For most analysts, a sum-of-the-parts valuation can be something to drive you crazy. The spreadsheet tells you the value is there, but the Bloomberg screen tells you it is not. Waiting for sum-of-the-parts discounts to close can sometimes be like watching paint dry, and then blink and you miss it.
Past investors in Vodafone will remember what seemed like an endless discount to the sum-of-the-parts persisting before the sale of Verizon Wireless. Then all of a sudden, not only did the discount close, the stock moved to a premium as talk of an AT&T takeover emerged. Similar stocks today like Softbank and Naspers also look attractive on this basis today – and hopefully at some points those discounts to net asset value will close.
Today though, we re-examine whether a perceived discount in Vodafone sum-of-the-parts might be on the cusp of closing again, as operational trends improve and Vodafone has announced more active steps to unlock “hidden” value in its tower assets. On Friday we published a detailed review on their proposed intentions (HERE), and the announcements saw Vodafone’s share price rally 11% in the day. Almost unheard of in the European telecoms sector.
We had been cautious on the Vodafone share price since the Verizon Wireless disposal, as Vodafone was exposed to pan-European sector deflationary trends and we never could make the valuation look compelling. However at the turn of the year, we upgraded Vodafone and the European telecoms sector to overweight (see HERE). We thought inflecting revenue trends combined with an attractive double-digit EFCF yield was compelling. With the benefit of hindsight we were a few months early, but Vodafone has finally delivered inflecting service revenue trends and set out an optimistic tone for the next few quarters. We think Vodafone should be able to take service revenue growth back to over 1% growth by year-end, and the last time Vodafone was doing this, the shares were nearer 190p – 30% higher than the current price. The new consolidation of Unity will also help to further support organic growth rates.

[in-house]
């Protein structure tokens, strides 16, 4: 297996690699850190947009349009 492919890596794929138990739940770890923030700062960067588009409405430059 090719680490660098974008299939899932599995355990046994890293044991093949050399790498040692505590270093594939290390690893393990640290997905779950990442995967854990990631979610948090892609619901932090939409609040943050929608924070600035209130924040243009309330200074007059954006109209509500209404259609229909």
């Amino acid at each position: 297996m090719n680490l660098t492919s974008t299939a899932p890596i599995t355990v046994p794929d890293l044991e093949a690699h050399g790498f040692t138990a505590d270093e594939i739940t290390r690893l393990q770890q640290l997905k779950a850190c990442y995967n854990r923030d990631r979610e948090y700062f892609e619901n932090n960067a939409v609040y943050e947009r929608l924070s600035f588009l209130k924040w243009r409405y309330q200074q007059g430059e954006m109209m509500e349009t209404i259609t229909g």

However, the rocket fuel that might help to bring in new investors, is Vodafone’s clearer intention to monetise their tower portfolio more aggressively through a partial IPO at the very least, which marks a noticeable shift in strategy. As global interest rates have declined since the beginning of the year, the wall of money looking for yield assets has pushed up the value of infrastructure assets significantly – and Vodafone is now looking to cash in. When Cellnex is up 65% YTD, but Vodafone is down 4% YTD, who can blame them, otherwise activist investors might start to make themselves more vocal.
But Vodafone is being smarter than just selling to cash in on the multiple. They are also looking to unlock operational synergies from 5G RAN sharing first before handing over the value to a third party. This has clearly been borne out by the terms of the merger of their tower asset in Italy into Inwit. Their patience and the creation of operational synergies is allowing them to cash out the asset at 24x EV/ EBITDA, more than 2 ½ times higher than the equity value when TI cashed out back at the IPO in 2015. We think this transaction alone has created 4% value accretion for Vodafone, and they should be able to more than match that in Germany if they can deliver a tower sharing deal with either DT or Telefonica Deutschland. We don’t yet include the potential upside from this in our valuation.
The new management team isn’t yet celebrating its first birthday, but they are already trying to reinvigorate the equity story, which can be tough to do when your industry is still struggling to deliver sustainable revenue growth. While towers are clearly top of the agenda right now, this isn’t the end of the road for unlocking value. Vodafone would like to unlock the value in its Indian tower stake (albeit this might end up being used to fund ongoing losses at Vodafone Idea – see HERE for more details), but more value transparency might come over time from its EM assets – either a Vodacom spin-out or even a spin-out of the entire set of EM assets.
Sum-of-the-parts discounts tend not to just close of their own accord. Management, which is incentivised to get the stock price moving, often needs to take action – and this is what we are now clearly seeing. A very welcome step in the right direction.
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